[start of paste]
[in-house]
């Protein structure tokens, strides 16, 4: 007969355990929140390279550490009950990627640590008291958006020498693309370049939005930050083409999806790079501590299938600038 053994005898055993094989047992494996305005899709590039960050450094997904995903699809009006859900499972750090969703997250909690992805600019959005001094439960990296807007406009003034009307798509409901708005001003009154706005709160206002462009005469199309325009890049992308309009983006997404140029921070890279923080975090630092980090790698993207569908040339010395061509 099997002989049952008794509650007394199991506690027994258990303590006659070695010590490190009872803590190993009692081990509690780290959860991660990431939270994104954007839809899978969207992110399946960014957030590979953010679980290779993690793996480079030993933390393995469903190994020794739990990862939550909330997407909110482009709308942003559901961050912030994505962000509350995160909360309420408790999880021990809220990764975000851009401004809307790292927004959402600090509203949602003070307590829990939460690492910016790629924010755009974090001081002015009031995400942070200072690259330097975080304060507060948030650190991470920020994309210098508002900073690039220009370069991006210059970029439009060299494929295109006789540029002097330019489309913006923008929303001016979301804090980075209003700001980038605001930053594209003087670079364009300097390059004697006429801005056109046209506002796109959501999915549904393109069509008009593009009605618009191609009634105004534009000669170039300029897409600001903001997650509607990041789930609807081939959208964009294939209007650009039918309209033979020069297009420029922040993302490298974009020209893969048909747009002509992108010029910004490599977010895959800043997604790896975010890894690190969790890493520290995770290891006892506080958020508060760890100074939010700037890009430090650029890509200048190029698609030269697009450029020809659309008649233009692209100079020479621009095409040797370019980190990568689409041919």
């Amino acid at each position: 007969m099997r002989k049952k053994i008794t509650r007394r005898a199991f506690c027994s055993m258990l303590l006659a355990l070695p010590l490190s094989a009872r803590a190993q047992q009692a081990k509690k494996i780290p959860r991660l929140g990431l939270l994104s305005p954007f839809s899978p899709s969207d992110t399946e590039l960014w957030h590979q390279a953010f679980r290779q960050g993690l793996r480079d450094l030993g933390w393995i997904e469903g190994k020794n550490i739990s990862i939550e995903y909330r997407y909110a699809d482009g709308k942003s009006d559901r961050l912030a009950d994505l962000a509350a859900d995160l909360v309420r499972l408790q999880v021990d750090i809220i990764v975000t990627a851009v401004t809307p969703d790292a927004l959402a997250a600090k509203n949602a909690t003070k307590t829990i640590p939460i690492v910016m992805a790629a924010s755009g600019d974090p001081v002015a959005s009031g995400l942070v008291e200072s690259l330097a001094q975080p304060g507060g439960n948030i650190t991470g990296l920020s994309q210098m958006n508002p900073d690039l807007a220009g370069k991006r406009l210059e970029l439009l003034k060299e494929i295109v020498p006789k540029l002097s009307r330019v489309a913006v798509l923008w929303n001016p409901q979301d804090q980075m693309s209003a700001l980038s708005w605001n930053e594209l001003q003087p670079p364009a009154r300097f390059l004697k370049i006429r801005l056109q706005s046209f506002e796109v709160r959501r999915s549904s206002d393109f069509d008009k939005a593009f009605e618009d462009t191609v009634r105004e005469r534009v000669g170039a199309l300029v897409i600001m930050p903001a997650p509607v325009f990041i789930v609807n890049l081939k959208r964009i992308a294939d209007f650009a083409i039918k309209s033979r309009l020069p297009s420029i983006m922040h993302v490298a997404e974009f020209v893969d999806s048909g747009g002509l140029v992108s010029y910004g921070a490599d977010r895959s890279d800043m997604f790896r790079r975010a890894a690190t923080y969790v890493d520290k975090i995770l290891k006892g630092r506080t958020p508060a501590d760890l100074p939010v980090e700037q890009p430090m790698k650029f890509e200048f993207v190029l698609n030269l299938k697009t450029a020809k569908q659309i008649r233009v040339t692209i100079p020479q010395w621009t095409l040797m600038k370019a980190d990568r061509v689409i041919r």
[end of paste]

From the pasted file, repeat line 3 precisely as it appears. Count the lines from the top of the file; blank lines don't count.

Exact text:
């Amino acid at each position: 007969m099997r002989k049952k053994i008794t509650r007394r005898a199991f506690c027994s055993m258990l303590l006659a355990l070695p010590l490190s094989a009872r803590a190993q047992q009692a081990k509690k494996i780290p959860r991660l929140g990431l939270l994104s305005p954007f839809s899978p899709s969207d992110t399946e590039l960014w957030h590979q390279a953010f679980r290779q960050g993690l793996r480079d450094l030993g933390w393995i997904e469903g190994k020794n550490i739990s990862i939550e995903y909330r997407y909110a699809d482009g709308k942003s009006d559901r961050l912030a009950d994505l962000a509350a859900d995160l909360v309420r499972l408790q999880v021990d750090i809220i990764v975000t990627a851009v401004t809307p969703d790292a927004l959402a997250a600090k509203n949602a909690t003070k307590t829990i640590p939460i690492v910016m992805a790629a924010s755009g600019d974090p001081v002015a959005s009031g995400l942070v008291e200072s690259l330097a001094q975080p304060g507060g439960n948030i650190t991470g990296l920020s994309q210098m958006n508002p900073d690039l807007a220009g370069k991006r406009l210059e970029l439009l003034k060299e494929i295109v020498p006789k540029l002097s009307r330019v489309a913006v798509l923008w929303n001016p409901q979301d804090q980075m693309s209003a700001l980038s708005w605001n930053e594209l001003q003087p670079p364009a009154r300097f390059l004697k370049i006429r801005l056109q706005s046209f506002e796109v709160r959501r999915s549904s206002d393109f069509d008009k939005a593009f009605e618009d462009t191609v009634r105004e005469r534009v000669g170039a199309l300029v897409i600001m930050p903001a997650p509607v325009f990041i789930v609807n890049l081939k959208r964009i992308a294939d209007f650009a083409i039918k309209s033979r309009l020069p297009s420029i983006m922040h993302v490298a997404e974009f020209v893969d999806s048909g747009g002509l140029v992108s010029y910004g921070a490599d977010r895959s890279d800043m997604f790896r790079r975010a890894a690190t923080y969790v890493d520290k975090i995770l290891k006892g630092r506080t958020p508060a501590d760890l100074p939010v980090e700037q890009p430090m790698k650029f890509e200048f993207v190029l698609n030269l299938k697009t450029a020809k569908q659309i008649r233009v040339t692209i100079p020479q010395w621009t095409l040797m600038k370019a980190d990568r061509v689409i041919r």